- Curiosity: In 1351, Pedro asked the pope to grant him leave to marry Inês. Since they were cousins, the degree of kinship that prevented the marriage, according to Canon Law at the time, this request was denied.
The Death of Ines de Castro
The relationship between D. Pedro and D. Inês also meant the proximity and influence of the Castro family over Pedro, the heir to Portugal’s throne. This proximity did not please D. Afonso IV or the Portuguese nobility because they feared that the Castro would want to take the Portuguese crown. These fears were heightened by rumors that Pedro and Inês were married, and that the bastard children could claim the throne. Remember, the Castro family was Galician.
Thus, pressured by the nobility to remove Inês de Castro and with that the Castro’s influence, king D. Afonso IV orders her death. Well, in reality, It was a summary trial in Montemor-o-Velho that sentenced her to death.
In January 1355, taking advantage of Pedro’s absence, the executioners (Pêro Coelho, Álvaro Gonçalves and Diogo Lopes Pacheco) entered the Paço de Santa Clara and beheaded Inês de Castro, according to the record in the Book of Noa, “ brief chronicle ”by the Crúzios friars. Other chronicles say they were stabbed and beheaded.
Legend has it that the King was present and when the time came, he was supposedly so moved to see his grandchildren that he canceled the order. However, the killers convinced him, and he left the room saying, “do as you like”!
Another legend tells us that the tears shed by Inês’s death created the source of the tears (in the Quinta das Lágrimas, and that the rare red algae that grow there are her spilled blood. Quinta das Lágrimas means literally “estate of the tears.”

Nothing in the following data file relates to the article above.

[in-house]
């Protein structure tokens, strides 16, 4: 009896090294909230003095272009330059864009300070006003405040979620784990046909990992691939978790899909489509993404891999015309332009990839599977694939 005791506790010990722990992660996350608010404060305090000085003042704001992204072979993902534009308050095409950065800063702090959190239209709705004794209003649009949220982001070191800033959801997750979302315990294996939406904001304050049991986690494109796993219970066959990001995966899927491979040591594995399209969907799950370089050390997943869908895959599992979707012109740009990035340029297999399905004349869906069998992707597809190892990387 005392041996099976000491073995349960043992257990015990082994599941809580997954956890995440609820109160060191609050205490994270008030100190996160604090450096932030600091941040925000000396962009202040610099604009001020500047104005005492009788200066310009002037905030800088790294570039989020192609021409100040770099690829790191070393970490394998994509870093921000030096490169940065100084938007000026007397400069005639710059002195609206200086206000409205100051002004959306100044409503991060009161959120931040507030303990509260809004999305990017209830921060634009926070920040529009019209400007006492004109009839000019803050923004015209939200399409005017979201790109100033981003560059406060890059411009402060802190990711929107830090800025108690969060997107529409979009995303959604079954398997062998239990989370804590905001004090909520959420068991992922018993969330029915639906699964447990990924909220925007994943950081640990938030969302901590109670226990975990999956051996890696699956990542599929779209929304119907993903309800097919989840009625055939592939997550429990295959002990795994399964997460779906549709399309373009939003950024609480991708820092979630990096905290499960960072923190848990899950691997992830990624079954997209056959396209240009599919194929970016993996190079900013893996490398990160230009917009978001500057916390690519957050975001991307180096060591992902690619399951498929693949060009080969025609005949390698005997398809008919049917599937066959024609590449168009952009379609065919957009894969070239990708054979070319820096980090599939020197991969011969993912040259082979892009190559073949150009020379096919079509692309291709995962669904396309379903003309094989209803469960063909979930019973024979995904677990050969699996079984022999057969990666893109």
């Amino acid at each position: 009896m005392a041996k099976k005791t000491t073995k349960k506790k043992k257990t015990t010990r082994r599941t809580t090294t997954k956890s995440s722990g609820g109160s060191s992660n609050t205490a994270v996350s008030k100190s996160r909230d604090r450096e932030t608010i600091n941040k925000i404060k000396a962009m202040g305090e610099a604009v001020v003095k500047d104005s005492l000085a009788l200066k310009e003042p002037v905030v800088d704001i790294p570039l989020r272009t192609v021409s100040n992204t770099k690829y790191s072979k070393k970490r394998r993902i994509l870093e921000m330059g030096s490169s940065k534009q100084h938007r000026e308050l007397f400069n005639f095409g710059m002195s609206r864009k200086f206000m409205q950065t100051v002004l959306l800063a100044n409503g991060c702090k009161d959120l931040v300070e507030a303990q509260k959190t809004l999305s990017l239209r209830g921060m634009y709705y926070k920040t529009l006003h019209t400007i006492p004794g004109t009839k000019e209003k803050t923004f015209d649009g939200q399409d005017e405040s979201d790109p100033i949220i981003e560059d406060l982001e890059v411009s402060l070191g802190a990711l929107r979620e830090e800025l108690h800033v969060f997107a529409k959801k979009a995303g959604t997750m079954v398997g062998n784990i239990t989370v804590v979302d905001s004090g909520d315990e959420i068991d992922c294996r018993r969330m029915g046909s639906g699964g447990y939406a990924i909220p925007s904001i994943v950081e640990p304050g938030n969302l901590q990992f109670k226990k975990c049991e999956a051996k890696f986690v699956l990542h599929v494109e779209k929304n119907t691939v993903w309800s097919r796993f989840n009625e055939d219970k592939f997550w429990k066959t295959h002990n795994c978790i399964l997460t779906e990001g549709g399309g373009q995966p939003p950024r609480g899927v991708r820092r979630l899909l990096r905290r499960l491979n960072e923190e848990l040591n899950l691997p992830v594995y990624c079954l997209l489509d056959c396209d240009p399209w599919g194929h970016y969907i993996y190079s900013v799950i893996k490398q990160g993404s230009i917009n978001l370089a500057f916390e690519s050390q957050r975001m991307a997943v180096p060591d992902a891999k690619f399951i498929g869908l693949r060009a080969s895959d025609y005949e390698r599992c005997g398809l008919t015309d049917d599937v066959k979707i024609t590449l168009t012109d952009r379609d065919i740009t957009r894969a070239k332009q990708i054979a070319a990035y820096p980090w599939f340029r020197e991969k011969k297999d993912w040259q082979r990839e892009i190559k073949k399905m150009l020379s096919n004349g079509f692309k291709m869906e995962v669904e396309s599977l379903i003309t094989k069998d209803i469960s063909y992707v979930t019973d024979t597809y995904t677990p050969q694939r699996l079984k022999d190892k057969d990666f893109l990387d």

Consequences of murdering Ines de Castro
Pedro’s reaction to the murder of Inês de Castro was violent, starting a revolt against his father and consequently a civil war that lasted for months, until Queen Beatriz intervened and forged a peace between father and son. However, in 1357, just two years after the death of Inês, D. Pedro ascends the throne of Portugal due to the death of D. Afonso IV.
Pedro and Ines marriage
In June 1360, D. Pedro I made the famous declaration of Cantanhede, where he claims to have secretly married Inês de Castro sometime earlier, in Bragança in a religious ceremony celebrated by the Deão de Braga. Although there were no documents, the words of the King, the now Bishop of Guarda and a witness were sufficient to authenticate the marriage, and to legitimize the children of Inês de Castro, which was the first goal of D. Pedro.
Homage to Queen Inês
In 1361 Pedro ordered the transfer of the remains of Inês de Castro from the Convent of Santa Clara to the Monastery of Alcobaça, in a funeral procession worthy of a queen and which would remain in the memory of the people for a long time!
For this tribute, for the declaration of Cantanhede and for all the legends that have emerged, it is said that Inês de Castro is the first and only posthumous queen of Portugal. Or as Camões says, “who after being killed was queen”.